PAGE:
An Overview of Applying to Top UK Universities
Your first steps to studying at UK’s best universities
Studying abroad is a great adventure that will widen your horizons and grant you thousands of new possibilities. Here, I will outline the very basics of applying to study in the United Kingdom, in particular its top universities, so you can learn what the overall process looks like.
What universities are out there?
You must have heard of Oxford and Cambridge, the most renowned universities in the UK. While they may sound mythical at first, they are actually in your reach and would always devote time to assess your application, no matter your background. They view each candidate as a separate case and care a lot about your academic potential - far more than other things such as extracurriculars. If you are a naturally curious person with a lively interest in your subject, then you have a good chance!
Oxford and Cambridge share a lot of similarities. Both use the famous tutorial system, where students are taught in small groups of 1-4 usually, in addition to lectures. Both are stunningly beautiful and permeated with bizarre traditions. And both use the college system so that each student is assigned to their ‘house’ (read: college, though you choose the college you apply to, as opposed to being assigned one by a sorting hat), just like in Harry Potter, in which students live, eat and sleep, becoming part of a family-like community. They are both crazy about their sports, most notably rowing, and would meet each year to compete in countless disciplines (also known as Varsity matches). And, most importantly, they are both amazing places to spend your initial years of adolescence while having great fun, meeting inspirational people and developing yourself academically, all at once.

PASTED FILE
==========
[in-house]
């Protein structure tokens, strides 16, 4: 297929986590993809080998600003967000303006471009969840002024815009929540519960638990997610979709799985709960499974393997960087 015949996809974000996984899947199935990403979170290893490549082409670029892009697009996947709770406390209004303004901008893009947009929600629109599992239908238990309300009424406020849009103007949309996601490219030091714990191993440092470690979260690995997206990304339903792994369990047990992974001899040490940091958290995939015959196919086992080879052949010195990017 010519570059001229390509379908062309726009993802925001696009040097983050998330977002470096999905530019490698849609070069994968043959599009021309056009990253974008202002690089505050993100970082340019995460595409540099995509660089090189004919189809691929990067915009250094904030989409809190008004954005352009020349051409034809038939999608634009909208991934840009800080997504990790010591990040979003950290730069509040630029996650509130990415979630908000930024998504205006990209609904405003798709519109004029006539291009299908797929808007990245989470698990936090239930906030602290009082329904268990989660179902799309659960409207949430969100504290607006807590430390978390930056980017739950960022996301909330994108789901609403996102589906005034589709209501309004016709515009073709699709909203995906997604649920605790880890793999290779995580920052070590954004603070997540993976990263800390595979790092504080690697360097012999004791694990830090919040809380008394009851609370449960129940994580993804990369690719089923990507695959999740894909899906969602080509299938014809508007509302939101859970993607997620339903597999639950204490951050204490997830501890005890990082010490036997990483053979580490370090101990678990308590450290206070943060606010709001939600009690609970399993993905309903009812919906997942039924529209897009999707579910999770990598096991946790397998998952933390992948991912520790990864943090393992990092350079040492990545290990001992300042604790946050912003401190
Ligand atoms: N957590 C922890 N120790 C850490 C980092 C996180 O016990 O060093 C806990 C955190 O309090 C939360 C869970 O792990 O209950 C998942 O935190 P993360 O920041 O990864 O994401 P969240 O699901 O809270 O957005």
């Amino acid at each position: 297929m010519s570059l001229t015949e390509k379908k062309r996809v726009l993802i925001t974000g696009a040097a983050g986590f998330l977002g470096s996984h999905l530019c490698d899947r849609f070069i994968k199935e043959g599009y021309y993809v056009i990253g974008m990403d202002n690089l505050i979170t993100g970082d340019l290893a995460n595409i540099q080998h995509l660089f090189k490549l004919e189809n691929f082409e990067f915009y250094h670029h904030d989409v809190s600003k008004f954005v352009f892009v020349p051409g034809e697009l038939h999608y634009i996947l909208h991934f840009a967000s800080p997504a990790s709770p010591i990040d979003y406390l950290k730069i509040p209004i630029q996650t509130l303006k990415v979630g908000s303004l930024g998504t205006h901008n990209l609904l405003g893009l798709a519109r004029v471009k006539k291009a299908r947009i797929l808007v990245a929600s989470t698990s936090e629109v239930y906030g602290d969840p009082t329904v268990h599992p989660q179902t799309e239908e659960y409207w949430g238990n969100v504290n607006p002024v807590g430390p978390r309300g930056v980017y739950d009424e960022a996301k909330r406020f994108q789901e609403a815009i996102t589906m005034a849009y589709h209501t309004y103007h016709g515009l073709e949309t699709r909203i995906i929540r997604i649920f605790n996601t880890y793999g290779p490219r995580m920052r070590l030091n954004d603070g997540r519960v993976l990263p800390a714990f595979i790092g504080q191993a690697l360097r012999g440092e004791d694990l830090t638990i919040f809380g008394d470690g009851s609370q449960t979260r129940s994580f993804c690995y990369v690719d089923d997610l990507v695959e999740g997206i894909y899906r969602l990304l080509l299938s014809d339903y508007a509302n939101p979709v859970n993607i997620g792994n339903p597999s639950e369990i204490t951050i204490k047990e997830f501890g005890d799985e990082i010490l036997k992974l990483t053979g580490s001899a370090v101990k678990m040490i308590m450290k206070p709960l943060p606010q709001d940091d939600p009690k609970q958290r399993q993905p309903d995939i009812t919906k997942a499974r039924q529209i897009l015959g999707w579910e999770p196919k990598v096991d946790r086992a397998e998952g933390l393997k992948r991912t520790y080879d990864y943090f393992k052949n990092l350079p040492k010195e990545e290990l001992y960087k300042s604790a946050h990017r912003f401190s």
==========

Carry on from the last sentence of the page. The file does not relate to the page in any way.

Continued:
If you prefer the atmosphere of a great, vibrant metropolis, studying in London may be your thing. Here, you may be considering London School of Economics, Imperial College London or University College London, depending on the course you are interested in. The experience will be much different, less mythical, and more urban than in Oxford or Cambridge – but this does not mean it will be any less exciting!
How the application system works
The whole application process is centralised and officially hosted on the UCAS platform. You need to register by filling in a couple of forms and then you are good to go!. Everything you do regarding your application will be processed by UCAS. After you have registered, you can start selecting universities and courses. Up to five can be chosen (of which a maximum of 4 can be Medicine/Dentistry/Vet), and Oxford and Cambridge cannot be picked at the same time – so you’ll have to make up your mind! It is generally a good idea to apply to more than one university, as they all receive the same application pack – it is a very small fuss for a higher chance of success.